I read a lot, but until recently I hadn't actually read many French novels, even the "great" ones, in French. I did get all the way through Remembrance of Things Past in English, the Scott Moncrieff version; but Nancy Mitford, who learned French as a child and lived most of her life in France, believed out that Moncrieff took all the humor out of Proust. And Proust's transformation of the obviously-- to me-- male love interest "Albertine" into a woman and his pretense that the narrator wasn't gay, while gossiping a great deal about others who are, were like fingers scraping on the blackboard.
I tried to read Le Rouge et le Noir in college. It starts with a shy little boy crying and he goes on crying. He turns out to be the hero. I disliked him at first sight. I had also read Madame Bovary as a child (my father was a professor) and that probably warped my ideas, as the main character that interested me was Emma's little daughter, and the first chapter I read was the end of the book. I detested Emma for what she did to her girl! Even reading it as an adult, I kept wanting to just shake Emma for being so selfish. Then I read a few Balzac novels last year. He's a great writer, all right, but it is so hard to find anyone you like in his novels, or at least it has been for me. Reading his biography by Stefan Zweig, I understood that a bit better. Balzac spent his whole life social climbing (adding a de to his name along the way) and writing frantically to pay his bills. He never had a real family life and you can tell.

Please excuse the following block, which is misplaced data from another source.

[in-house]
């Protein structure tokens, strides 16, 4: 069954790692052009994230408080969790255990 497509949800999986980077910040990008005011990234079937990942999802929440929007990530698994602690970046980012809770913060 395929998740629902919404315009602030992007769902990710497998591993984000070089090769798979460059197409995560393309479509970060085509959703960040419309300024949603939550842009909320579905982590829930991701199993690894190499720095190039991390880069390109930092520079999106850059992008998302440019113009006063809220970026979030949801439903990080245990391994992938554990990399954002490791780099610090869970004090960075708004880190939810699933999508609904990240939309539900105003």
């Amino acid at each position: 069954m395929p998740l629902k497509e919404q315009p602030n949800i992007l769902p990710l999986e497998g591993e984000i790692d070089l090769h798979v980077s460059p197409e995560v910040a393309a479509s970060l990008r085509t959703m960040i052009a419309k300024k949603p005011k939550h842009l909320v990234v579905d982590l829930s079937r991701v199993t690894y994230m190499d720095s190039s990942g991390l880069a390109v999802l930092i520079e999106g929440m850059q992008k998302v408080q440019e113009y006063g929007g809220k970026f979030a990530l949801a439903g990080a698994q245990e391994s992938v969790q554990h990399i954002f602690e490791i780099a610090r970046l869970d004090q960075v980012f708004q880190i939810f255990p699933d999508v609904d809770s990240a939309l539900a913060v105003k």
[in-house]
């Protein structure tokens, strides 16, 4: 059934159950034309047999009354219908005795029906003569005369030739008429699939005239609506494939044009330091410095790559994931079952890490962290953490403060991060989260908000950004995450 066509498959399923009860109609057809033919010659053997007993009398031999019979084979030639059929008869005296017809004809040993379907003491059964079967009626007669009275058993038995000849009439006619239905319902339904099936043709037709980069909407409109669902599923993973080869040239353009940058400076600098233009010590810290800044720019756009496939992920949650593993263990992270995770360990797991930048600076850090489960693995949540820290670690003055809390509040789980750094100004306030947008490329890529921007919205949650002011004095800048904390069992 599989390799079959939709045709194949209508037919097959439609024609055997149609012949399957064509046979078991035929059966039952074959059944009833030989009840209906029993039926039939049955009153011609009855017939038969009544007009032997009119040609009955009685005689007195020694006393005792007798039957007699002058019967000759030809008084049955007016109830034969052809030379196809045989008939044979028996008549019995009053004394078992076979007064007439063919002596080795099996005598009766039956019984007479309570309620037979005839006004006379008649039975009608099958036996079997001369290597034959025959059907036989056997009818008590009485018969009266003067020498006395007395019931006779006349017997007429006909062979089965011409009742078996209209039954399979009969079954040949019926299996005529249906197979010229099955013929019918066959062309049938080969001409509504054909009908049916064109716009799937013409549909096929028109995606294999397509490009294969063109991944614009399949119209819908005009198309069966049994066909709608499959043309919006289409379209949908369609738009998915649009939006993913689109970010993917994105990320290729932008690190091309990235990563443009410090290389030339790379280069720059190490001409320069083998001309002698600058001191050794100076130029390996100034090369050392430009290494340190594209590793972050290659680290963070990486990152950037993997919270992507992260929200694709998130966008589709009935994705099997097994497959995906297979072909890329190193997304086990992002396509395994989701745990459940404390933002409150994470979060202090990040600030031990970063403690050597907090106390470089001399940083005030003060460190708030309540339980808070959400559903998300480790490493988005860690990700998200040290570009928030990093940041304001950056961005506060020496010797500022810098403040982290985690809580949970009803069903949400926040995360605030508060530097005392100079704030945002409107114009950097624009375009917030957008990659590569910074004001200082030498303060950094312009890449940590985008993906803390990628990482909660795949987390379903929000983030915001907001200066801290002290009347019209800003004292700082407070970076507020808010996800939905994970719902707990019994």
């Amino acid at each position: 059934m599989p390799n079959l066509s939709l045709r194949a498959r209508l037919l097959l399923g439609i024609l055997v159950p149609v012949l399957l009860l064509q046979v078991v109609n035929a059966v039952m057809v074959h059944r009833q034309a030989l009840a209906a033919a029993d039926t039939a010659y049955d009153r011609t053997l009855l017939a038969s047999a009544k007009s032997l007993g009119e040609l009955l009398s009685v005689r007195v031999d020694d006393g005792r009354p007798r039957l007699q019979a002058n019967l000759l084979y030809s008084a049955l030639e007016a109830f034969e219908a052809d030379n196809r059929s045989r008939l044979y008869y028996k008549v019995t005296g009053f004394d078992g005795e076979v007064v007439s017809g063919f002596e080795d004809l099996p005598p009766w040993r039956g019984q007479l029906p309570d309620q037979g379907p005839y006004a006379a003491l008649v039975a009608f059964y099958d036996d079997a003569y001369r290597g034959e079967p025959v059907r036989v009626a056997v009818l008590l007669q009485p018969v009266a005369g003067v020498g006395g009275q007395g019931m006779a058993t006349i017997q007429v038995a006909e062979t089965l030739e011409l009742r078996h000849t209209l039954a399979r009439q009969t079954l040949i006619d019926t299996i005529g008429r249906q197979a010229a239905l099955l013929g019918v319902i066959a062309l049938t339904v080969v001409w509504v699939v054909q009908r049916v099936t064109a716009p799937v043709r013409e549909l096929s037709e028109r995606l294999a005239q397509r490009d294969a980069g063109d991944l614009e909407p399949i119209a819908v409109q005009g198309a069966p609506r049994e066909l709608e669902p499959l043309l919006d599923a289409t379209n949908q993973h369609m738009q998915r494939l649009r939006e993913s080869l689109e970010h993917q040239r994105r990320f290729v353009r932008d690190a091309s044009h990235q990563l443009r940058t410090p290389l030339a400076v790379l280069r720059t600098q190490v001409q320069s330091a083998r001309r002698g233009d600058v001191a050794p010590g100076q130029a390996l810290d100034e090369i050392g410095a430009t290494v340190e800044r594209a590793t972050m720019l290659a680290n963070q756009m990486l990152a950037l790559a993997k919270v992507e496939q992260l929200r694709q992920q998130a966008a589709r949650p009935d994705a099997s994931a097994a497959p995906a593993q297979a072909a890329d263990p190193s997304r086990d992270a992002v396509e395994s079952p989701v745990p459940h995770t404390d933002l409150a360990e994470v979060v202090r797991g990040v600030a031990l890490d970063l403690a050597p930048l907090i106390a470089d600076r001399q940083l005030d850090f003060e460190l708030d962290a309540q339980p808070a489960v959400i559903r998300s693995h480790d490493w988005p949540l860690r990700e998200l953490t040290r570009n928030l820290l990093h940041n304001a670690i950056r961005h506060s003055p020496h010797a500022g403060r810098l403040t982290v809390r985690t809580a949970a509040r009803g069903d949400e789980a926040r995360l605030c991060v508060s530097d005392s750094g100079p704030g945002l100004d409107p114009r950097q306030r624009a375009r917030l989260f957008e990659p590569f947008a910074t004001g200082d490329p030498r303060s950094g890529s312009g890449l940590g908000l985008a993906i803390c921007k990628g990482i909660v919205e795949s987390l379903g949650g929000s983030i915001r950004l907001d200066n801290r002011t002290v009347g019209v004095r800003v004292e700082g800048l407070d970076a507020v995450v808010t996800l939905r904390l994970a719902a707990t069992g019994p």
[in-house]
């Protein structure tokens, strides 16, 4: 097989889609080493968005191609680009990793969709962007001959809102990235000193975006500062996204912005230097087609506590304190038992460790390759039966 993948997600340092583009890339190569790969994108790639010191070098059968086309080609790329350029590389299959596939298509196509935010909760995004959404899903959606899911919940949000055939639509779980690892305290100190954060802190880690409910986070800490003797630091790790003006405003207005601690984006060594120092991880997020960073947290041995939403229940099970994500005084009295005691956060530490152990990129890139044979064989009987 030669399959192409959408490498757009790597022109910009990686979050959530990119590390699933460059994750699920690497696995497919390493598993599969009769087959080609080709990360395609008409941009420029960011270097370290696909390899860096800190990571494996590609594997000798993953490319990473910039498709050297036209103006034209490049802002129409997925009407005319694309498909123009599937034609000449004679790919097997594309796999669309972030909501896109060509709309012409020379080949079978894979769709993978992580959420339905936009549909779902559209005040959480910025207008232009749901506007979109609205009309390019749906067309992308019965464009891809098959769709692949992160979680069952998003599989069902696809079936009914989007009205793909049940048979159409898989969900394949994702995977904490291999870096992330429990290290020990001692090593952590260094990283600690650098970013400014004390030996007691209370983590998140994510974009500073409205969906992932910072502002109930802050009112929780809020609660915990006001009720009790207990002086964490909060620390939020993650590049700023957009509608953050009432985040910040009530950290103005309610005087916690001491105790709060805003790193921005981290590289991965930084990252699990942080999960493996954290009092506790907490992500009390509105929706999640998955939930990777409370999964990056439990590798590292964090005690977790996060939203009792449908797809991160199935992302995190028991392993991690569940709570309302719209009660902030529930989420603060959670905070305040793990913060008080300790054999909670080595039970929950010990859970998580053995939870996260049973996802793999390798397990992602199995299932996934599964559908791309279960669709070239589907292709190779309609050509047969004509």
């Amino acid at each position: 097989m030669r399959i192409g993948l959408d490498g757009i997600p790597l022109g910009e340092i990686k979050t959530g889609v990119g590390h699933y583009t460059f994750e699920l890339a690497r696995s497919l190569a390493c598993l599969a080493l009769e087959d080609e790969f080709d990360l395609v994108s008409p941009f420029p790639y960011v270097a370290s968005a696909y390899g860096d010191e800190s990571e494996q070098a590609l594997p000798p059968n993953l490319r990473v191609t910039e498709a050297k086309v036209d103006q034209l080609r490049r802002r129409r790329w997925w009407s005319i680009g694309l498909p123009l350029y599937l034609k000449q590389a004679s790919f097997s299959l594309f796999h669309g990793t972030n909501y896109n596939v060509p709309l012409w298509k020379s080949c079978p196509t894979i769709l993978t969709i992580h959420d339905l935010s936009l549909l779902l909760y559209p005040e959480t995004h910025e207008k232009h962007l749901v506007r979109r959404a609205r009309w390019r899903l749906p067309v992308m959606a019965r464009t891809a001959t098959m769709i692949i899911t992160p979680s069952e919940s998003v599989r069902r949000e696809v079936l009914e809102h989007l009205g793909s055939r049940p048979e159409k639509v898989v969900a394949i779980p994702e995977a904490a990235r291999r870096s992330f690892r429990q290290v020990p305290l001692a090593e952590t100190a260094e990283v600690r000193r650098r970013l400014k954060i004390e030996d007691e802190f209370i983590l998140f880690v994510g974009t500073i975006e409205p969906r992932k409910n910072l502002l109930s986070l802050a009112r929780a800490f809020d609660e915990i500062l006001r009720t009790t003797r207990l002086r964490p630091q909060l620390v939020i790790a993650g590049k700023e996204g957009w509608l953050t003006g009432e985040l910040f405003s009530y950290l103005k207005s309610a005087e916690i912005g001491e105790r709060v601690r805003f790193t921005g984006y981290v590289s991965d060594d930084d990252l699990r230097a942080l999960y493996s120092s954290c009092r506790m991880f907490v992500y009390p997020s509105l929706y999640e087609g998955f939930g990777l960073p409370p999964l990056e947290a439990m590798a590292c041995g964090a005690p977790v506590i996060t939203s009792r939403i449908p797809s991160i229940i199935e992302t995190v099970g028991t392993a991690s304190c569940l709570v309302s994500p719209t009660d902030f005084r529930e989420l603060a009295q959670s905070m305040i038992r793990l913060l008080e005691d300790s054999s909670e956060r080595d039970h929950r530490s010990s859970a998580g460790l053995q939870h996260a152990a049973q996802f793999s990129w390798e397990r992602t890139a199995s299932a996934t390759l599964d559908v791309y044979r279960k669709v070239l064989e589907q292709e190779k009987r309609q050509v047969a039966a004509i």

So I started Nana by Zola with low expectations. But it's so good! I am reading it in the métro and can't put it down. The differences between French literature and English literature are somewhat staggering for the naive, like me. I see why it was considered shocking for young girls to read "French novels." In the first chapter, the theater owner Bordenave calls his theater "my brothel" and we see a crowd of respectable and not so respectable Parisians at opening night of a musical that sounds fun to watch, about the gods of Olympus. Lucie Stewart, a demi-mondaine, "an ugly little woman in her forties... but so lively and graceful that she had a great charm," says to her friend the journalist, about Nana, "On m'a juré que tu avais couché avec." [They swore to me you slept with her.] In the last scene, the beautiful Nana appears in see-through gauze as Venus, nude "with a tranquil audacity," so that you can see the "golden hairs in her armpits" (!). Even though she can't act and can't sing, the audience succumbs to her charisma and sex appeal.
In the evenings this week, I've been watching the BBC production of Bleak House. It's funny and also significant to notice the difference between the respectability and even puritanism of British and American novels of this period-- Trollope and Thackeray, Dickens and Hardy, not to speak of Austen, Brontë and Gaskell-- and the French novels. I think it says something profound about the two societies as well. But I don't know which is more realistic, in the end. To paraphrase something I read once, fiction is more about sex, less about children. Real life is the reverse.